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The Catharsis of Horror

An interview with The Ants playwright Ramiz Monsef

Interview by Olivia O'Connor, Dramaturg for The Ants

Olivia O'Connor: You grew up in the Bay Area. How does your experience in that city—and your experience watching the city change over the past decades—show up in The Ants?

Ramiz Monsef: I have a really complicated relationship with the Bay. I love it so much and also really don't love what it's become. Tech money is coming in and pushing people out. It's prohibitively expensive to exist there unless you're a millionaire.

I feel like this always happens in places that are cultural centers. They are cultural centers because they're cheap for artists to exist in. People with money want to be around the artists, but they don't want to pay the artists. So they move in, they try to get into the scene, and then eventually they buy the club and raise the prices and change the decor. And all of a sudden, the thing that was funky, weird, and—in the case of San Francisco—queer, becomes a place for tech bros to go hang out in their striped shirts and harass people and drink drinks that only they can afford now.

It’s a place that, to me as a kid, represented a kind of freedom. San Francisco, especially, because I could leave Marin County, which was not a very welcoming place for me personally. San Francisco always felt liberating; it felt like everything was okay there. It’s not a place that feels like that anymore, and that breaks my heart. As someone who grew up spending time there, I really see how life has left that city. And it's because we put our faith in the almighty dollar rather than putting our faith in what built that city in the first place, which is the people.

I started writing The Ants when I was doing a show at ACT [American Conservatory Theater]. We were at The Strand on Market Street, and I was staying right around the corner, in the heart of the Tenderloin. Being there and seeing the huge disparity of wealth was shocking. It was shocking to step over bodies to walk into the Twitter building to get oat milk or whatever. It seemed ridiculous to me that there was all this money and we couldn't help people. I don't understand why that is. There's an app for everything, but there's no way to just help people.

OO: How long have you lived in LA? I feel like it's a slightly different story in terms of the cultural evaporation that you're talking about, but the wealth disparity is very present.

RM: I’ve lived here about eight years, but I’ve been in a different financial situation here. As an adult, I lived in the Bay between [the ages of] 18 and 24, during and after my time at Cornish College of the Arts in Seattle. During those years, I was dirt poor. I was selling CDs to eat. I was selling weed. I was just piecing together whatever money I could piece together to pay my rent and have food. I was living on McDonald's cheeseburgers because they were a dollar a piece. I was just very, very broken, really relying on the kindness of my friends to get me through. I existed in that city with nothing.

I haven’t had that same experience during my years in LA, but I still see economic disparity across the city. That is the reason why I don't specify a city in this play. I don't want anyone to be like, oh, that takes place in Chicago. That's not here. Or that takes place in LA; that's not here. It's everywhere. It's in different forms, but this is a problem everywhere. And it's a problem to do with capitalism. We haven't found a way to make money off of the poor and indigent. Well, we have, but the way we make money off of them is we incarcerate them and have them provide free or extremely cheap labor. They press our license plates and build our office furniture.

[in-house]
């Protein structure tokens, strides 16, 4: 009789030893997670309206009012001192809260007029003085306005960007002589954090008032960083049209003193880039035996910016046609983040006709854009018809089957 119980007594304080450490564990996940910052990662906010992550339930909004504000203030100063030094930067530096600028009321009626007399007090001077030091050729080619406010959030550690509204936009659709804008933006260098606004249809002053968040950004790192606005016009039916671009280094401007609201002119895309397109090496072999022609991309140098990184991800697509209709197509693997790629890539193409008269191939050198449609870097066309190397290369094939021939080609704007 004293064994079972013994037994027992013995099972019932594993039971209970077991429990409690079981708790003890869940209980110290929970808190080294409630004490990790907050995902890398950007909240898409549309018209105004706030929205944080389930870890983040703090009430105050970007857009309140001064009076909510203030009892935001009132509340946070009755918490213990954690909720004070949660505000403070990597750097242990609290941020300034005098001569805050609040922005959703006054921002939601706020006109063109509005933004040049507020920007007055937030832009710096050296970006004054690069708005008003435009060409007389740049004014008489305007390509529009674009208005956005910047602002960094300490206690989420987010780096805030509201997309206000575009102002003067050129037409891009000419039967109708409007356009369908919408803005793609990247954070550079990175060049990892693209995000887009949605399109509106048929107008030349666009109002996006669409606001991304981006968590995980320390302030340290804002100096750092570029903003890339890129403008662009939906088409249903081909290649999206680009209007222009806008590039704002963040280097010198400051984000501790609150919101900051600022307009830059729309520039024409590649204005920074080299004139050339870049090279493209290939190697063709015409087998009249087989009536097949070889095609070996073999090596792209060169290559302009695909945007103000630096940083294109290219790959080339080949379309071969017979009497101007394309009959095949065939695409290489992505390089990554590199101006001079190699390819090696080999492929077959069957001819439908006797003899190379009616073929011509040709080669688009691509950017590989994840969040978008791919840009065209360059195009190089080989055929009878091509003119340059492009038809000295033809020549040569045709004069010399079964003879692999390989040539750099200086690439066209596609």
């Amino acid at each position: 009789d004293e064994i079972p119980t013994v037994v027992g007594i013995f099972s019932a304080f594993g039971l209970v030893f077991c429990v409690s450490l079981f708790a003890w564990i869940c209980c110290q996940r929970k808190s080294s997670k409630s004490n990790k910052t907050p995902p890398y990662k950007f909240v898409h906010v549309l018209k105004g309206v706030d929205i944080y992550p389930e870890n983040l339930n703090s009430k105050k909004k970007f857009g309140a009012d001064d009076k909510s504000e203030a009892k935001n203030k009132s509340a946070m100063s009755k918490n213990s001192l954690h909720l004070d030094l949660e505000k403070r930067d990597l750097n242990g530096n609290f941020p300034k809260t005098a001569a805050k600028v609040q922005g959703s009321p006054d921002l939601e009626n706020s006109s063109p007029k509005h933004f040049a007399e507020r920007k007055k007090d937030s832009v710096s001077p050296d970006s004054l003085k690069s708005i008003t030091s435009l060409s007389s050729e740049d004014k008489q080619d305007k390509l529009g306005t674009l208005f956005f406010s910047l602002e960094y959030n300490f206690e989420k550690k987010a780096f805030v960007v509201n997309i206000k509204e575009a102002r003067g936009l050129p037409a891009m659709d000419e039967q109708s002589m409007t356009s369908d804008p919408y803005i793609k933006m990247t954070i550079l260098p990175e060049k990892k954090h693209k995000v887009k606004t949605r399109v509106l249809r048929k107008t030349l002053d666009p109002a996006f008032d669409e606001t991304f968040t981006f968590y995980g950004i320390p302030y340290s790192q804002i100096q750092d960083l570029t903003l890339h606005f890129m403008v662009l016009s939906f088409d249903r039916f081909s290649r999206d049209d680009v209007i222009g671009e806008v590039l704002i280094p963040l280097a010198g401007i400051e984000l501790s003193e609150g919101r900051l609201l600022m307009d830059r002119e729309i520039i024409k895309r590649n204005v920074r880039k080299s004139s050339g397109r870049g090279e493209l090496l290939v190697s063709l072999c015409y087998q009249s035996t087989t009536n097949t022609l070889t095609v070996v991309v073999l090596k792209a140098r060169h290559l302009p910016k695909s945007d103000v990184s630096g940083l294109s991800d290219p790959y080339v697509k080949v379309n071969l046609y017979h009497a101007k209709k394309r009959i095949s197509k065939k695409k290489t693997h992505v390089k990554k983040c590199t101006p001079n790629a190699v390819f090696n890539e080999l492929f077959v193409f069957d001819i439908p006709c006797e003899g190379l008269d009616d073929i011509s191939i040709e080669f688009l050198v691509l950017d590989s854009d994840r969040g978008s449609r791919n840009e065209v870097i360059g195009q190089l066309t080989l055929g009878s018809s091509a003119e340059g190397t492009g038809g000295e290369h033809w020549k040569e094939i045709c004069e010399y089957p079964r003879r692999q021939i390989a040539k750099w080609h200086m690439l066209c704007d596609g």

OO: Our audiences are going experience [that disparity] coming to the Geffen to watch this play: just walking from the parking garage to the theater.

RM: Yeah. It's so easy for people to distance themselves from it or throw out [explanations] like mental health. But I've known homeless people; I've been friends with homeless people by name. Maybe not so much here in LA, but in Seattle. Definitely in San Francisco. And being that poor would make you crazy too, you know? I wish we were all a little bit better at recognizing the difference between somebody who is dangerous and a threat and somebody who is just trying to check with the world if they exist anymore.

OO: The Ants is a horror play. Talk to me about your history with that genre.

RM: I love horror. I love to be scared. I think horror and comedy are important, and I think that they run parallel to each other. It’s a kind of catharsis to be scared, as it is to laugh. American audiences, our roots are in Puritanism. And so whether we like it or not, there is something inside of us as a collective that is afraid to express vulnerable emotion. We have no problem making a million John Wick movies. And look, those are fun. Don't get me wrong, they’re a lot of fun. But for us to cry deeply and openly with each other is hard. To laugh deeply and openly with each other is hard. And I think for us to be scared is a kind of vulnerability, as well.

Horror is having a bit of a moment. I think it's because we are all dealing with some very pent up and complex emotions about the last few years that we have experienced. The last six, seven years have been actually horrific for a lot of people. And so we're looking for a kind of catharsis: some way to get that out of us.